Monday, January 23, 2012
We can always depend on the weather for something to talk about.
"Where's our winter?" was the frequent refrain in December and early January.
We have our answer.
Winter is here.
Look outside, on the roads, and at the school schedule; two-hour delay Tuesday (and numerous event cancellations Tuesday night), closure likely on Wednesday, if weather predictions bear out.
Winter checked in hard and fast this week like a late-arriving guest.
Dragging snow and ice, winter seemed to be saying, "Where do I put all these bags?"
So far, few major problems have occurred on the roads, and credit goes to our public works crews for timely and regular sanding and de-icing runs, especially on hills.
An interesting case of life imitating art happened over the weekend.
"People seem to be nicer to each other when it snows," Neil Simon noted in the play "Prisoner of Second Avenue," which was presented at CAST last weekend in a staged reading. The play ends, fittingly, with the main characters holding up snow shovels in "American Gothic" stance, ready to lend a hand, as a snowstorm descends on the city.
It seemed like a harbinger of the weather we heard was coming. Everyone's ability to anticipate and track the weather is vastly improved in the Google age, so winter storms are rarely a surprise anymore.
Bad weather is probably the area least subject to the idea of "too much information." It's a good thing to keep track of and know what's coming your way. One service a lot of folks might not be aware of is the local "flash alerts" that tell about school delays and other impacts to the community in times of severe weather. (Turn to page A3 for details on how to enroll.)
A reminder of another key source of winter weather information is ODOT's TripChek website (and 5-1-1 phone line).
Say what you want about the level of efficiency of state services, this service is one that is reliable for anyone planning a trip.
With the weather that appears headed our way, travel is probably not a good idea. On Wednesday, weather services predict, the Gorge should see between 6-18 inches of snow, along with strong east winds putting a firm coat of ice on everything.
Even for short trips, precautions include an extra flashlight, food, flares, warm blankets and water in your vehicle in case of an emergency.
Stay safe, and that way you might keep the effects of severe winter weather in the status of a point of conversation - and not direct personal experience.
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Parkdale third graders sing "12 Disaster Days of Christmas"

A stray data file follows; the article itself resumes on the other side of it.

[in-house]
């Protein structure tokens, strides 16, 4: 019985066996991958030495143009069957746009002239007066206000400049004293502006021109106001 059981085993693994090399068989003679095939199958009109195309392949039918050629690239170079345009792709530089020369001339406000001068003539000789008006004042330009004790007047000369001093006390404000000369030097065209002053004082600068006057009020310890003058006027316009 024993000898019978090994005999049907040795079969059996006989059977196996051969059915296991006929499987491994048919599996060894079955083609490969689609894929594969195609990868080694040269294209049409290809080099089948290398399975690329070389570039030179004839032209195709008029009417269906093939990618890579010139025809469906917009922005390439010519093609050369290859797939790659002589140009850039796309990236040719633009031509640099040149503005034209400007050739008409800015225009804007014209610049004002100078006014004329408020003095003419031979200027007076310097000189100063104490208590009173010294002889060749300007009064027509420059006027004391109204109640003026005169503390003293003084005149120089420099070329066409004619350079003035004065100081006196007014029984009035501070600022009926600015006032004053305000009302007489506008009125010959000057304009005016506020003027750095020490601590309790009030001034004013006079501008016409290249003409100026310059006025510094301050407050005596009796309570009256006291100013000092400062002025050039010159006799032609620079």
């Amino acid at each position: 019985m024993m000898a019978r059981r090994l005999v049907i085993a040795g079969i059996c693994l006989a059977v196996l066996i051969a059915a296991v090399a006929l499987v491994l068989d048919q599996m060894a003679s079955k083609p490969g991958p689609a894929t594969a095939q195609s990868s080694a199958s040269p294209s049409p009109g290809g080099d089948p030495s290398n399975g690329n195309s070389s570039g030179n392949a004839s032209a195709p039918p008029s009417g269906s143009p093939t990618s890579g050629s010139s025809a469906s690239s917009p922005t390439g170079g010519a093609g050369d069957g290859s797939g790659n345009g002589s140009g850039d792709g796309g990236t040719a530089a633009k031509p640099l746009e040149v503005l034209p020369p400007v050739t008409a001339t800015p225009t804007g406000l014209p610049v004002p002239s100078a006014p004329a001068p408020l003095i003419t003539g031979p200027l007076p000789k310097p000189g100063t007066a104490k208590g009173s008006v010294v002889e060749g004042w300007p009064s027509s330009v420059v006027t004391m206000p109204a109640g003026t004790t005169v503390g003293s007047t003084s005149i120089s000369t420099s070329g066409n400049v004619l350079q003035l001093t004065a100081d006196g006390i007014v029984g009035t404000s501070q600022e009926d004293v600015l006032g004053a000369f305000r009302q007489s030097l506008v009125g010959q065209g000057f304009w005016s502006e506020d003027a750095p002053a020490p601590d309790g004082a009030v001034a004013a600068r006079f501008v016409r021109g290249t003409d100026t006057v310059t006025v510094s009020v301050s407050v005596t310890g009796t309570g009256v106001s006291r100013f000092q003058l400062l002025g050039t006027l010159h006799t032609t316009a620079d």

Welcome to your sing-able Christmas gift list. What follows is an emergency rendition of “12 Days of Christmas” – for outfitting your home or car in case of snow storm, earthquake, flood or other emergency. Read it as a simple list, or sing it to the tune of “12 Days” – you know, as in “ … and a partridge in a pear tree…” Not to make light of it, but the song is a familiar framework for a set of gift ideas that you could consider gathering together, even if the recipient already owns items such as a bunch of coats, tire chains and flashlights. Stores throughout the Gorge are stocked up on all these items. Buying all 12 days might be prohibitive, but here are three ideas for checking any of the dozen off your list (notations follow, 1-12.) The gift items needed to stay warm, dry and safe are also coded to suggest items in your abode (A) in your car (C) or both (B). 12 Gallons of Water (A) 11 Family meals (B) 10 Cans of propane (A) 9 Hygiene bags (B) 8 Packs of batteries (A) 7 Spare coats (B) 6 Bright red flares (C) 5 Cozy blankets (B) 4 Tire chains (C) 3 Flashlights (B) 2 cell phone chargers (B) 1 And a crush-proof first aid kit (B) Price ranges? Here’s a few quotes for days Three, Two, Four and Nine: n A family gift of flashlights (three will run $15-30, Hood River Supply, Tum-A-Lum) n Cell phone chargers (two will run $30-60) n Tire chains (basic set, $30, Les Schwab, returnable if unused for the winter) n Family meals ($100 or so should cover the basics for three or four reasonably well-fed days) n The home kit should be kept in a handy place near an exit, and remember that water needs to be replenished every few months. If you have a solid first aid kit already, switch out the gift idea with “and-a-sto-o-u-t- tub-for it-all …” Otherwise, it’s a case of assembling your home or car kits and making sure all members of the family know what the resources are and how to use them (ie flares and propane). Emergency situations are at worst life-threatening, at best deeply uncomfortable if you and your family are left without power for an extended period, or traveling and find yourself in a situation where you need to wait out a storm, lengthy traffic delay, or other crisis. Notes on the 12 gift ideas: 12 – Gallons of water: that’s one per person in a four-member family to last for three days, the recommended minimum to be prepared for utility outages. 11 – Easy-open packaged goods, energy bars, dried food and nuts are good things to include for nutrition. Think of what your family of four needs for three days to stay fortified and hydrated (see number 12). Can-opener also recommended 10 – If you have a propane camping stove, keep extra fuel handy. 9 – Hygiene bags: put packaged moistened towelettes, toilet paper, and plastic ties in large garbage bags (for personal sanitation) Resource list courtesy of Hood River County Emergency Management, Barbara Ayers, manager/ 541-386-1213. The county also reminds residents to Get a Kit, Make A Plan to connect your family if separated, and Stay Informed. See www.co.hood-river.or.us to opt-in for citizen alerts. Enlarge